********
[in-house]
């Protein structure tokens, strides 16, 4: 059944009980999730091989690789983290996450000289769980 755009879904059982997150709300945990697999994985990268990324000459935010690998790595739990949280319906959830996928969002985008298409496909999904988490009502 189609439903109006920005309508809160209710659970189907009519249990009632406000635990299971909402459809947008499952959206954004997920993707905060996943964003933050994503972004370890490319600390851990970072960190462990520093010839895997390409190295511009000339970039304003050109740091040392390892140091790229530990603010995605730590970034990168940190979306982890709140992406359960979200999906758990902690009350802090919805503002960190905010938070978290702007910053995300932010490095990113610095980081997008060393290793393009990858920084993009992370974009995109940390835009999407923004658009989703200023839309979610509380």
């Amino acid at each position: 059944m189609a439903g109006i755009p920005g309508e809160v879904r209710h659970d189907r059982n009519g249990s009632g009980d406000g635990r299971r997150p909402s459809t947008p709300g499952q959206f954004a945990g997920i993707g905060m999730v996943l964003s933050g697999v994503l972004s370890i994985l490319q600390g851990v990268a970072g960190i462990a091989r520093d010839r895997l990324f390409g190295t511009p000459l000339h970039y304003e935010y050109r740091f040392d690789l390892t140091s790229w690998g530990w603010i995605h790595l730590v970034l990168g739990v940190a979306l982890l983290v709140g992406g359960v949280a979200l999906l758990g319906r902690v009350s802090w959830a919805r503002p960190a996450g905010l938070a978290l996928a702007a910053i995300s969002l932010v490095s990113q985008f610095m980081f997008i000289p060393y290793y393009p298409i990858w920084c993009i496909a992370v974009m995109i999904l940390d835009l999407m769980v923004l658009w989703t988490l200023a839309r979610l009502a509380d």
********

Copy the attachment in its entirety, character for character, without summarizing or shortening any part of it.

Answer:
[in-house]
């Protein structure tokens, strides 16, 4: 059944009980999730091989690789983290996450000289769980 755009879904059982997150709300945990697999994985990268990324000459935010690998790595739990949280319906959830996928969002985008298409496909999904988490009502 189609439903109006920005309508809160209710659970189907009519249990009632406000635990299971909402459809947008499952959206954004997920993707905060996943964003933050994503972004370890490319600390851990970072960190462990520093010839895997390409190295511009000339970039304003050109740091040392390892140091790229530990603010995605730590970034990168940190979306982890709140992406359960979200999906758990902690009350802090919805503002960190905010938070978290702007910053995300932010490095990113610095980081997008060393290793393009990858920084993009992370974009995109940390835009999407923004658009989703200023839309979610509380």
């Amino acid at each position: 059944m189609a439903g109006i755009p920005g309508e809160v879904r209710h659970d189907r059982n009519g249990s009632g009980d406000g635990r299971r997150p909402s459809t947008p709300g499952q959206f954004a945990g997920i993707g905060m999730v996943l964003s933050g697999v994503l972004s370890i994985l490319q600390g851990v990268a970072g960190i462990a091989r520093d010839r895997l990324f390409g190295t511009p000459l000339h970039y304003e935010y050109r740091f040392d690789l390892t140091s790229w690998g530990w603010i995605h790595l730590v970034l990168g739990v940190a979306l982890l983290v709140g992406g359960v949280a979200l999906l758990g319906r902690v009350s802090w959830a919805r503002p960190a996450g905010l938070a978290l996928a702007a910053i995300s969002l932010v490095s990113q985008f610095m980081f997008i000289p060393y290793y393009p298409i990858w920084c993009i496909a992370v974009m995109i999904l940390d835009l999407m769980v923004l658009w989703t988490l200023a839309r979610l009502a509380d």